With everything that’s been happening, I am more and more aware that it can be extremely difficult to maintain a consistent pace. From running to writing to preparing for life’s next adventure, things seem to be happening in short, irregular bursts, rather than unfolding according to any sort of plan. I keep telling myself that I’m going to do X, or set things up for Y, or be more vigilant regarding Z, but more often than not, I’m just satisfied in getting home and being free from responsibility for at least a couple hours.

A big part of it is, I believe, momentum. Last year at this time, I was working out regularly, pretty much every day, and pushing myself to write more. I’m not sure where all of that energy went, or if it never left and I simply lost my pace of the long, cold winter and the rough road I’ve been on over the last few months. It can be hard to start certain things, like an exercise regimen or an intense artistic endeavor, but I’ve found that once you do get started, it can be equally hard to stop.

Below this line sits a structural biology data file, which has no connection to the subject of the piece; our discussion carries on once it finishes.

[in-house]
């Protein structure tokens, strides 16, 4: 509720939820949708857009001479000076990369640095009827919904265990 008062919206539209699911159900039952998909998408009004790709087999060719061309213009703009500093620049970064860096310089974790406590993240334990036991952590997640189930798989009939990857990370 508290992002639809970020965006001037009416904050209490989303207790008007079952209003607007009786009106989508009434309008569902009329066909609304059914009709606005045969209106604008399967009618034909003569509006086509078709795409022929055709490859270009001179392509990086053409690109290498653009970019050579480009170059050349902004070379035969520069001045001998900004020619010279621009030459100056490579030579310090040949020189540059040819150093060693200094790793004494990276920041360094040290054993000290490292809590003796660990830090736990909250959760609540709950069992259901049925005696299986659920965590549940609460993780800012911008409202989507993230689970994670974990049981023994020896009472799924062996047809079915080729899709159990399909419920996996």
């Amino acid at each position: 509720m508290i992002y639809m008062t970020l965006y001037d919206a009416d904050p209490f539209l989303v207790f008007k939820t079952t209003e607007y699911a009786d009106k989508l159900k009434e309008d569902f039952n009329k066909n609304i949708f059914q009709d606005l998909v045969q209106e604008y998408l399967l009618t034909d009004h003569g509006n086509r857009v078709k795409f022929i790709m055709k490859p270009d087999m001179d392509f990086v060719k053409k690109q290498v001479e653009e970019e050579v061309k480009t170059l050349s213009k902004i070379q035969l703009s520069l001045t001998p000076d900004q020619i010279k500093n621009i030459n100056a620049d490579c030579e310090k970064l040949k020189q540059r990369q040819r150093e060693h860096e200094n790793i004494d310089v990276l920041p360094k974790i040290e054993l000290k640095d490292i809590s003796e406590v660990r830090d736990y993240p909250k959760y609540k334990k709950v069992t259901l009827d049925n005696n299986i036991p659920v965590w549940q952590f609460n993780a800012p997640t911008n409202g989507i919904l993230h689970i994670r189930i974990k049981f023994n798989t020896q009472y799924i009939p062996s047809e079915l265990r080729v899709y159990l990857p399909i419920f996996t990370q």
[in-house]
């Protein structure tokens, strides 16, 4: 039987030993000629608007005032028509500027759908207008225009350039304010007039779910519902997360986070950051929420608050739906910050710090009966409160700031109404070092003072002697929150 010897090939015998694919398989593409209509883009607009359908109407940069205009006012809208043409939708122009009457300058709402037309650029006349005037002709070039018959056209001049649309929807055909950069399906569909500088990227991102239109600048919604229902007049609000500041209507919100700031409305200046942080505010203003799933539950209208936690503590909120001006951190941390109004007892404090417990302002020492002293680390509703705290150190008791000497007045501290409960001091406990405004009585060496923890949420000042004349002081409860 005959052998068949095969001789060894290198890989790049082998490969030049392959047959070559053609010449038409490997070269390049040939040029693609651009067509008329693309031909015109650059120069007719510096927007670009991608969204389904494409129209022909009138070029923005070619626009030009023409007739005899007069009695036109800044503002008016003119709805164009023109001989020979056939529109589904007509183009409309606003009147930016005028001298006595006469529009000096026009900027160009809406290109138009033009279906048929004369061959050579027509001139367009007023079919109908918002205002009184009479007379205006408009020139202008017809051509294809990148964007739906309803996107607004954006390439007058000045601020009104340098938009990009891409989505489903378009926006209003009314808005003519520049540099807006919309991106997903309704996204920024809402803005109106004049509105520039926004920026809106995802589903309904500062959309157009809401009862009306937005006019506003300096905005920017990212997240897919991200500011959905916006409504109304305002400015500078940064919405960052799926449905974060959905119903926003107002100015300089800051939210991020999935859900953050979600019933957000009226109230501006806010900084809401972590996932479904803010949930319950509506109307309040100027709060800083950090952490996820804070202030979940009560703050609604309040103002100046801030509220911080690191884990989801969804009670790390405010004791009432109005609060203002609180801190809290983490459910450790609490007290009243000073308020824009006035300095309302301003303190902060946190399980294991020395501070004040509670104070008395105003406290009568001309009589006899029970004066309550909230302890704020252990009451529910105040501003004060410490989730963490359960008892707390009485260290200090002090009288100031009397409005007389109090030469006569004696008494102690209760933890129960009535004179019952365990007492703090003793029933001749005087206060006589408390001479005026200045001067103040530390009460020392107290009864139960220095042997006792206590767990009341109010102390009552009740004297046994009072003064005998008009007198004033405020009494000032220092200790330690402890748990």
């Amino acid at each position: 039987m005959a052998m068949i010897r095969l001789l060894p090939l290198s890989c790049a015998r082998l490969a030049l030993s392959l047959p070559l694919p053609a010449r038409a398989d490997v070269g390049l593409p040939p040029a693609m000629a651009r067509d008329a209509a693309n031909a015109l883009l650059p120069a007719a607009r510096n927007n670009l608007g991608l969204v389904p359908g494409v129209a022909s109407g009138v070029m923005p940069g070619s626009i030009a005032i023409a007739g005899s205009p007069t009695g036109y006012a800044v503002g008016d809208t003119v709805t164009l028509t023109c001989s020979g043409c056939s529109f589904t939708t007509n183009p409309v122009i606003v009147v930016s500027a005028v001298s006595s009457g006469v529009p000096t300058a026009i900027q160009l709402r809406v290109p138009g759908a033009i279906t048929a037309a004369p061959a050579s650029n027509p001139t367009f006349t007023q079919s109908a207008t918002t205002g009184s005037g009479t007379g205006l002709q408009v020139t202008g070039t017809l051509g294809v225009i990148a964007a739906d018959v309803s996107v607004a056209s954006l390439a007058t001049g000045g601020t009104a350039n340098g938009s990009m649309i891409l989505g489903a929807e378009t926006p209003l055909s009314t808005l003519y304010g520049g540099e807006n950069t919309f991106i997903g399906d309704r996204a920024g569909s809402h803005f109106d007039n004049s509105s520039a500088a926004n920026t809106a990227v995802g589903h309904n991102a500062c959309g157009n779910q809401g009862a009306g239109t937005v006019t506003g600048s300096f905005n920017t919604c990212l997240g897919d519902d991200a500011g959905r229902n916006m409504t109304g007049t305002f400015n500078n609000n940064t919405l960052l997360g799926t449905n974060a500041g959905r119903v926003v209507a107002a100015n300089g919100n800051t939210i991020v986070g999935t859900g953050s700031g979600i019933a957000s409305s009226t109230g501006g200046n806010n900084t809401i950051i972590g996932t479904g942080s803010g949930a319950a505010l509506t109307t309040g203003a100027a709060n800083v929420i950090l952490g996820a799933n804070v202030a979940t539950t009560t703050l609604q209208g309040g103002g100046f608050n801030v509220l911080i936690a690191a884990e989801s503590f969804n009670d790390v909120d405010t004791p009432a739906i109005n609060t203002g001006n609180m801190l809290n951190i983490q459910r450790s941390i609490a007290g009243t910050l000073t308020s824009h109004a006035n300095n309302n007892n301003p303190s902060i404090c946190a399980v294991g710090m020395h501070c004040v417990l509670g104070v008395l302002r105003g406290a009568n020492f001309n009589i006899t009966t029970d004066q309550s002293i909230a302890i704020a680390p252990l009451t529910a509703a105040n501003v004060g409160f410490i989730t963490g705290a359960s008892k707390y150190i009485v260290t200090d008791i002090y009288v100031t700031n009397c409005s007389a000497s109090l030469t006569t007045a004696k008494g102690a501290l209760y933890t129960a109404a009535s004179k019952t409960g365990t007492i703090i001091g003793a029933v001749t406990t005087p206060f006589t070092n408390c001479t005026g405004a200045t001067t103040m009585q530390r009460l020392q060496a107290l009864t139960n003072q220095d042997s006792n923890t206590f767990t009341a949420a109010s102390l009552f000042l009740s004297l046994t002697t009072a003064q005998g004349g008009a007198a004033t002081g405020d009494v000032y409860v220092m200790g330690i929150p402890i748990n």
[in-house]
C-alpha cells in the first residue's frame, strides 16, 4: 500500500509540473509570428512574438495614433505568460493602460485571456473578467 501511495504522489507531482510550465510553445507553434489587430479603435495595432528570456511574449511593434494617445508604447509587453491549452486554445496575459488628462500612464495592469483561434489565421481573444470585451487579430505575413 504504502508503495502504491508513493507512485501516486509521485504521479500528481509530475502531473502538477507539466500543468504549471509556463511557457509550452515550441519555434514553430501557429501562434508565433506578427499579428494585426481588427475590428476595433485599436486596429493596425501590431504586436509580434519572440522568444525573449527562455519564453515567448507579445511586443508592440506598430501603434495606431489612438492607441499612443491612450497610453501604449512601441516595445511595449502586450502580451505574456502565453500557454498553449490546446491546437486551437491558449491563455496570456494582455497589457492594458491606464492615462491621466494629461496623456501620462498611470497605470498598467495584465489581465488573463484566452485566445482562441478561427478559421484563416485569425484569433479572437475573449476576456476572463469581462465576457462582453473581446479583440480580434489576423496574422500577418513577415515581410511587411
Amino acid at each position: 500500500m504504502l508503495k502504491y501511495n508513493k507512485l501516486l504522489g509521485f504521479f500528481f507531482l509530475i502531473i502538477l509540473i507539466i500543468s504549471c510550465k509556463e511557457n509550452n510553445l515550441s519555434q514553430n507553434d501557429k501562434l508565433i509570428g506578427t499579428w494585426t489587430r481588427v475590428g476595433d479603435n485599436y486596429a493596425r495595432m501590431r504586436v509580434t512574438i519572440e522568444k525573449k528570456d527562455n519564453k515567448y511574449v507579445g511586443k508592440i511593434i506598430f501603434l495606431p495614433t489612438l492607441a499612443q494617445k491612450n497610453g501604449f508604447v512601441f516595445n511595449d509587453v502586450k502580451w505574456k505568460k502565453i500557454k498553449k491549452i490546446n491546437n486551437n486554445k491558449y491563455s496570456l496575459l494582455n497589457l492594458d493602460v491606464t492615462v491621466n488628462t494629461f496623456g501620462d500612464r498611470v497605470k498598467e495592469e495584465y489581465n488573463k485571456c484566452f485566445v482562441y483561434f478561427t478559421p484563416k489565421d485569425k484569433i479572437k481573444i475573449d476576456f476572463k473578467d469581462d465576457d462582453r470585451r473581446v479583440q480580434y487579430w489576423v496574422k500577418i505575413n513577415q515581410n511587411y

There are a lot of things you can do to jump-start your endeavors. An adjustment in sleep or diet can be a good place to start, as can changing your surroundings. Leave what’s holding you back behind, at least for the time being, and let one of your new ideas have some time in the spotlight. You really don’t know how something is going to turn out until you try it, after all, so even if a new project goes nowhere, if it leads to you coming back to something you were struggling with stronger than ever, it will not have been a waste of time.

In fact, time you spend trying to regain momentum is not a waste, either. I’ve never been mountain climbing, but I imagine the same applies. The first few steps up a mountainside are not a waste of time, no matter how deliberate you make your pace to prepare yourself for the climb, take in the scenery, snap photos, or take another inventory. When you’re preparing to run, you may spend time making sure your water, your music, your shoes, everything is in order. Again, not a waste of time. It helps organize your mind to deal with what’s ahead. And it’s likely to make the event even more rewarding.

This is a case of saying it to myself as much as to anyone reading: Don’t give up. Keep trying. Continue to push forward. Even if you’ve stumbled, tripped, or slowed to catch your breath, the race is not over. Life is a marathon, not a sprint. If you’ve lost your pace, don’t worry. You can get it back. Just keep breathing and measure your steps. Before you know it, you’ll be beating your old times and on the road to victory. You just have to want it. You can do it!